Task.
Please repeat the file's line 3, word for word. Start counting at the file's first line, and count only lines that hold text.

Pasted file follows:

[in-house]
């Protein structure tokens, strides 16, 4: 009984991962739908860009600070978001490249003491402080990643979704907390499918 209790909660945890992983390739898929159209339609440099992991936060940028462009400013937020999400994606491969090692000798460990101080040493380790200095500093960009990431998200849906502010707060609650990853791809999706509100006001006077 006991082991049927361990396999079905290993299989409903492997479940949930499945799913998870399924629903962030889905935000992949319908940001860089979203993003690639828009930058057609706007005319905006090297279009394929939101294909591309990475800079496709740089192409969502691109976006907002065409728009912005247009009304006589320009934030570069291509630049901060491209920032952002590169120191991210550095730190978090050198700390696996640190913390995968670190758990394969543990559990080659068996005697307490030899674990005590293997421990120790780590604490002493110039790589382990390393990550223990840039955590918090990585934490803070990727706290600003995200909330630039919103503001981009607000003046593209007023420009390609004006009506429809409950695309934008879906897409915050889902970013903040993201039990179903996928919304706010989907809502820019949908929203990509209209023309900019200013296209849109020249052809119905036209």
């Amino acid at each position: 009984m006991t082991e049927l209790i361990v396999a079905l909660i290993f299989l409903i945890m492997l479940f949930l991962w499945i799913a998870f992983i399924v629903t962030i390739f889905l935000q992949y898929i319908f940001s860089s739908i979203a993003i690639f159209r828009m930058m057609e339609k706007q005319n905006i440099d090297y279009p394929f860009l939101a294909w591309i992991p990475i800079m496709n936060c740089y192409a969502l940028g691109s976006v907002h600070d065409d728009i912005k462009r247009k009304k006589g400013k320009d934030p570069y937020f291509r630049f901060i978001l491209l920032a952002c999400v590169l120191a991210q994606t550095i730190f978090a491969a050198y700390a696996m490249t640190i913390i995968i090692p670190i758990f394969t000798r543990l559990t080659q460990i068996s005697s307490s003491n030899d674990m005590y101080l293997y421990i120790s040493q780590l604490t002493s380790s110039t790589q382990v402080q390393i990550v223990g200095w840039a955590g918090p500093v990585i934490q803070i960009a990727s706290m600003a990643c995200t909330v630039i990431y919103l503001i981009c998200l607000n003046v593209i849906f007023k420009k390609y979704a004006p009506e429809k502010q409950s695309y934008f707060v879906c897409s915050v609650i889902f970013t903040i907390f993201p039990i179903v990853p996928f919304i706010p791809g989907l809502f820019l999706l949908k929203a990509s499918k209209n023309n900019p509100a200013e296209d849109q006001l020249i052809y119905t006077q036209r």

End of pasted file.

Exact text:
């Amino acid at each position: 009984m006991t082991e049927l209790i361990v396999a079905l909660i290993f299989l409903i945890m492997l479940f949930l991962w499945i799913a998870f992983i399924v629903t962030i390739f889905l935000q992949y898929i319908f940001s860089s739908i979203a993003i690639f159209r828009m930058m057609e339609k706007q005319n905006i440099d090297y279009p394929f860009l939101a294909w591309i992991p990475i800079m496709n936060c740089y192409a969502l940028g691109s976006v907002h600070d065409d728009i912005k462009r247009k009304k006589g400013k320009d934030p570069y937020f291509r630049f901060i978001l491209l920032a952002c999400v590169l120191a991210q994606t550095i730190f978090a491969a050198y700390a696996m490249t640190i913390i995968i090692p670190i758990f394969t000798r543990l559990t080659q460990i068996s005697s307490s003491n030899d674990m005590y101080l293997y421990i120790s040493q780590l604490t002493s380790s110039t790589q382990v402080q390393i990550v223990g200095w840039a955590g918090p500093v990585i934490q803070i960009a990727s706290m600003a990643c995200t909330v630039i990431y919103l503001i981009c998200l607000n003046v593209i849906f007023k420009k390609y979704a004006p009506e429809k502010q409950s695309y934008f707060v879906c897409s915050v609650i889902f970013t903040i907390f993201p039990i179903v990853p996928f919304i706010p791809g989907l809502f820019l999706l949908k929203a990509s499918k209209n023309n900019p509100a200013e296209d849109q006001l020249i052809y119905t006077q036209r």